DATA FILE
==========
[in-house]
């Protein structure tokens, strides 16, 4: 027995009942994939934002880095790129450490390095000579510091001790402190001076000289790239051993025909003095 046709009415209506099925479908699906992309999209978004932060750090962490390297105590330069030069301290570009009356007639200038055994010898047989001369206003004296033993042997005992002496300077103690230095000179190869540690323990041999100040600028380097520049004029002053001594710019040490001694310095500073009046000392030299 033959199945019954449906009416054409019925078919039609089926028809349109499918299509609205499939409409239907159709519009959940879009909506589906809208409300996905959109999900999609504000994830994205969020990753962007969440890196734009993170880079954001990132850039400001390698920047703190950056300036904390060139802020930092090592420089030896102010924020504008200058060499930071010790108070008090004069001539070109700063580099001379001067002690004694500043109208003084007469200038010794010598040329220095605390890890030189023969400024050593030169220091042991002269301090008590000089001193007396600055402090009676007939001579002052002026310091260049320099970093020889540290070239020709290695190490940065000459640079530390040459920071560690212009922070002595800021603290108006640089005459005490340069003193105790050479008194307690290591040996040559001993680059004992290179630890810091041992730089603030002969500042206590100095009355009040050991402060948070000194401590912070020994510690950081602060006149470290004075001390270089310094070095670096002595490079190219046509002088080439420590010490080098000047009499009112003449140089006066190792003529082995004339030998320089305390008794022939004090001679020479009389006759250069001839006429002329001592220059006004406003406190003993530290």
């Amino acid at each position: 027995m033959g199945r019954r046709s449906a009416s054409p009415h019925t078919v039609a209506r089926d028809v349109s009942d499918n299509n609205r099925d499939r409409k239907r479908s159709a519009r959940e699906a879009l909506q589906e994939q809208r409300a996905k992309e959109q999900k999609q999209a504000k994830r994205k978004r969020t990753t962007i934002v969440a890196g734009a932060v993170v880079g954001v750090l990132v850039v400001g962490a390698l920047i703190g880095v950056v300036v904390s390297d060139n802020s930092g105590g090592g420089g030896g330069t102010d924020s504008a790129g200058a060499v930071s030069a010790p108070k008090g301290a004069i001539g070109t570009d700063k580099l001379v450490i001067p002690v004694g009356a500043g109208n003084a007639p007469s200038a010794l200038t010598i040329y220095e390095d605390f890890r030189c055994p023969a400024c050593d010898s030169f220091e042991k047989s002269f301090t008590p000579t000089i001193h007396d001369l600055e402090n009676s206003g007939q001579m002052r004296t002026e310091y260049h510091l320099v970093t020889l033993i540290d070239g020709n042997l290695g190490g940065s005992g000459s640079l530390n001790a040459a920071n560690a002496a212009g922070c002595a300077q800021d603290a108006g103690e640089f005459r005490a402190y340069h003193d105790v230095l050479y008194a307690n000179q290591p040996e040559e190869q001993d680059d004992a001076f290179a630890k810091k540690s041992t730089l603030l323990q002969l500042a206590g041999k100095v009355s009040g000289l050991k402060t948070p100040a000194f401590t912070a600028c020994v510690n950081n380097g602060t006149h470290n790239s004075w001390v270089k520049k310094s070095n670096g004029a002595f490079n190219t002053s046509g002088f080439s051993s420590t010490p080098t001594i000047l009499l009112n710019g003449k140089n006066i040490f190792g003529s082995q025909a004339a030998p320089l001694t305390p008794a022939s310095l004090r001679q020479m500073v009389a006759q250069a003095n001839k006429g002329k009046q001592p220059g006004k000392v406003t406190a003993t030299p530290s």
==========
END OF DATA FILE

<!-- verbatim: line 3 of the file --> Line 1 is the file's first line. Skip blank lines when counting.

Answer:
């Amino acid at each position: 027995m033959g199945r019954r046709s449906a009416s054409p009415h019925t078919v039609a209506r089926d028809v349109s009942d499918n299509n609205r099925d499939r409409k239907r479908s159709a519009r959940e699906a879009l909506q589906e994939q809208r409300a996905k992309e959109q999900k999609q999209a504000k994830r994205k978004r969020t990753t962007i934002v969440a890196g734009a932060v993170v880079g954001v750090l990132v850039v400001g962490a390698l920047i703190g880095v950056v300036v904390s390297d060139n802020s930092g105590g090592g420089g030896g330069t102010d924020s504008a790129g200058a060499v930071s030069a010790p108070k008090g301290a004069i001539g070109t570009d700063k580099l001379v450490i001067p002690v004694g009356a500043g109208n003084a007639p007469s200038a010794l200038t010598i040329y220095e390095d605390f890890r030189c055994p023969a400024c050593d010898s030169f220091e042991k047989s002269f301090t008590p000579t000089i001193h007396d001369l600055e402090n009676s206003g007939q001579m002052r004296t002026e310091y260049h510091l320099v970093t020889l033993i540290d070239g020709n042997l290695g190490g940065s005992g000459s640079l530390n001790a040459a920071n560690a002496a212009g922070c002595a300077q800021d603290a108006g103690e640089f005459r005490a402190y340069h003193d105790v230095l050479y008194a307690n000179q290591p040996e040559e190869q001993d680059d004992a001076f290179a630890k810091k540690s041992t730089l603030l323990q002969l500042a206590g041999k100095v009355s009040g000289l050991k402060t948070p100040a000194f401590t912070a600028c020994v510690n950081n380097g602060t006149h470290n790239s004075w001390v270089k520049k310094s070095n670096g004029a002595f490079n190219t002053s046509g002088f080439s051993s420590t010490p080098t001594i000047l009499l009112n710019g003449k140089n006066i040490f190792g003529s082995q025909a004339a030998p320089l001694t305390p008794a022939s310095l004090r001679q020479m500073v009389a006759q250069a003095n001839k006429g002329k009046q001592p220059g006004k000392v406003t406190a003993t030299p530290s």